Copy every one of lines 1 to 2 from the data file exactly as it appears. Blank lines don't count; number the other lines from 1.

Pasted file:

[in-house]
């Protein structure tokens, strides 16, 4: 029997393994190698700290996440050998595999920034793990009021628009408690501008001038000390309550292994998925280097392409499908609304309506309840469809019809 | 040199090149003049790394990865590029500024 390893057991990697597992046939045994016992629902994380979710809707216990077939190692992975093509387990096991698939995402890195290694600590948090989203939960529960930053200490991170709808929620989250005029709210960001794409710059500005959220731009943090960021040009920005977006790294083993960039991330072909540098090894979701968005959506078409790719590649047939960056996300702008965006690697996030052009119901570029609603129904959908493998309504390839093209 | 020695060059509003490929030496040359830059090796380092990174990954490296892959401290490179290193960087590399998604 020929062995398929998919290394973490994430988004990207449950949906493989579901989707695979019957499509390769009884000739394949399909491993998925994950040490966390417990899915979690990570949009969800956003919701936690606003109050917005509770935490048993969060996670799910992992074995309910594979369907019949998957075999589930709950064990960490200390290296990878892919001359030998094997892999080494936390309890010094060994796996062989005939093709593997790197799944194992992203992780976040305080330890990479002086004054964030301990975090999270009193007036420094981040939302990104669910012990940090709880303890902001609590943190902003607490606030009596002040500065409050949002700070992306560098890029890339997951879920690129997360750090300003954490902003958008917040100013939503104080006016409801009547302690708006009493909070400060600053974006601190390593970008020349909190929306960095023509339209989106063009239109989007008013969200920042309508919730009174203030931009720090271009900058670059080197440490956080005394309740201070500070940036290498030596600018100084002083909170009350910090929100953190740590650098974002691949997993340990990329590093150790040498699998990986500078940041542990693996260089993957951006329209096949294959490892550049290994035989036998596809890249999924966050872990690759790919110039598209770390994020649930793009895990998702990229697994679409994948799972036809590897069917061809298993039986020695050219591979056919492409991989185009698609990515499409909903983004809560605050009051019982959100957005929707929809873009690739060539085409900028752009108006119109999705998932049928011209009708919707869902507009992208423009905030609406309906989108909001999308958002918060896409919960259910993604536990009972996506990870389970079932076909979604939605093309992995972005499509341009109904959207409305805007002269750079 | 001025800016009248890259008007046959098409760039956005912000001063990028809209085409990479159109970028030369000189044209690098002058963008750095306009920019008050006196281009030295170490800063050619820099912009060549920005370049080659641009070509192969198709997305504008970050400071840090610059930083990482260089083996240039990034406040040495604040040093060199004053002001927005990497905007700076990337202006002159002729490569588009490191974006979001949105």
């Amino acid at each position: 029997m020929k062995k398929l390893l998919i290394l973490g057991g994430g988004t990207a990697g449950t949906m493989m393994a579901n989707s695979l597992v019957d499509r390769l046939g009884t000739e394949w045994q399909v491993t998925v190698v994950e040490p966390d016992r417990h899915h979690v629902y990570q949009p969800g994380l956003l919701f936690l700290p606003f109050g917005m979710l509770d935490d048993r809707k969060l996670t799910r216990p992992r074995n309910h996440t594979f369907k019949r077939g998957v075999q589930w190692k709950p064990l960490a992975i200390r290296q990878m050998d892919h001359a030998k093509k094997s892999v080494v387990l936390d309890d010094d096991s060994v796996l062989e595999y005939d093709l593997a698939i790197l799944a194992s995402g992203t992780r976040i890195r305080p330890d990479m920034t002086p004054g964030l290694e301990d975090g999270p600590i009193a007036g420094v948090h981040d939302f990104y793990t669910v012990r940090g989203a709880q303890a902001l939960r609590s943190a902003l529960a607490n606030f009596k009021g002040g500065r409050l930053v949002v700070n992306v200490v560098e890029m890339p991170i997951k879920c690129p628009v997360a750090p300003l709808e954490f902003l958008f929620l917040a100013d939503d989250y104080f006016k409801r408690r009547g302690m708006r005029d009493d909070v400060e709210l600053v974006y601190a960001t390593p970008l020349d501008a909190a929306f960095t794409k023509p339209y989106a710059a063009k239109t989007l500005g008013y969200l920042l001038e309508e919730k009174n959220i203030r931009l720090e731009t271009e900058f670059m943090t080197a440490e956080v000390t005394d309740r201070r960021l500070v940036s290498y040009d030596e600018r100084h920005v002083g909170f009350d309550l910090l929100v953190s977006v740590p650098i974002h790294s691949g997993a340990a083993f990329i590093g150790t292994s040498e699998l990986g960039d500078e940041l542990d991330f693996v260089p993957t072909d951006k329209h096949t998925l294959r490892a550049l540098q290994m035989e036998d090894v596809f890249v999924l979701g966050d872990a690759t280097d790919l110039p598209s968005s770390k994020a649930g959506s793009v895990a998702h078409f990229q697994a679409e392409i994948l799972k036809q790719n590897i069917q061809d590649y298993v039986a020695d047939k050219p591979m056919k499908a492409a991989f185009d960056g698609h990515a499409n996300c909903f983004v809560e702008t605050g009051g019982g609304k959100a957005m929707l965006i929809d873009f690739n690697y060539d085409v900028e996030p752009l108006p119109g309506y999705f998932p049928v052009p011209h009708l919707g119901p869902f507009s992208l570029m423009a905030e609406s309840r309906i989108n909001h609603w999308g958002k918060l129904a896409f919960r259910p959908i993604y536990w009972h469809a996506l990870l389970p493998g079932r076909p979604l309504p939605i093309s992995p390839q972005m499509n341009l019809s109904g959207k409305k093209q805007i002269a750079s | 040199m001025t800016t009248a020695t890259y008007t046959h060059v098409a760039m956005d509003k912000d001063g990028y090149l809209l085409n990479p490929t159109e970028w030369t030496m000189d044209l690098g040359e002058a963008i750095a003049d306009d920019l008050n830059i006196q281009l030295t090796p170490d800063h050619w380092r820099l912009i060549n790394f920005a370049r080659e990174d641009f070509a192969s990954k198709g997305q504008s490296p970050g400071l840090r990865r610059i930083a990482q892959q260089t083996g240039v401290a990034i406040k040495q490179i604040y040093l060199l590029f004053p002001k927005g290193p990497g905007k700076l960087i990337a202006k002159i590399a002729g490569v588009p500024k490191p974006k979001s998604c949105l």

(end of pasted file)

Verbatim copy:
[in-house]
């Protein structure tokens, strides 16, 4: 029997393994190698700290996440050998595999920034793990009021628009408690501008001038000390309550292994998925280097392409499908609304309506309840469809019809 | 040199090149003049790394990865590029500024 390893057991990697597992046939045994016992629902994380979710809707216990077939190692992975093509387990096991698939995402890195290694600590948090989203939960529960930053200490991170709808929620989250005029709210960001794409710059500005959220731009943090960021040009920005977006790294083993960039991330072909540098090894979701968005959506078409790719590649047939960056996300702008965006690697996030052009119901570029609603129904959908493998309504390839093209 | 020695060059509003490929030496040359830059090796380092990174990954490296892959401290490179290193960087590399998604 020929062995398929998919290394973490994430988004990207449950949906493989579901989707695979019957499509390769009884000739394949399909491993998925994950040490966390417990899915979690990570949009969800956003919701936690606003109050917005509770935490048993969060996670799910992992074995309910594979369907019949998957075999589930709950064990960490200390290296990878892919001359030998094997892999080494936390309890010094060994796996062989005939093709593997790197799944194992992203992780976040305080330890990479002086004054964030301990975090999270009193007036420094981040939302990104669910012990940090709880303890902001609590943190902003607490606030009596002040500065409050949002700070992306560098890029890339997951879920690129997360750090300003954490902003958008917040100013939503104080006016409801009547302690708006009493909070400060600053974006601190390593970008020349909190929306960095023509339209989106063009239109989007008013969200920042309508919730009174203030931009720090271009900058670059080197440490956080005394309740201070500070940036290498030596600018100084002083909170009350910090929100953190740590650098974002691949997993340990990329590093150790040498699998990986500078940041542990693996260089993957951006329209096949294959490892550049290994035989036998596809890249999924966050872990690759790919110039598209770390994020649930793009895990998702990229697994679409994948799972036809590897069917061809298993039986020695050219591979056919492409991989185009698609990515499409909903983004809560605050009051019982959100957005929707929809873009690739060539085409900028752009108006119109999705998932049928011209009708919707869902507009992208423009905030609406309906989108909001999308958002918060896409919960259910993604536990009972996506990870389970079932076909979604939605093309992995972005499509341009109904959207409305805007002269750079 | 001025800016009248890259008007046959098409760039956005912000001063990028809209085409990479159109970028030369000189044209690098002058963008750095306009920019008050006196281009030295170490800063050619820099912009060549920005370049080659641009070509192969198709997305504008970050400071840090610059930083990482260089083996240039990034406040040495604040040093060199004053002001927005990497905007700076990337202006002159002729490569588009490191974006979001949105």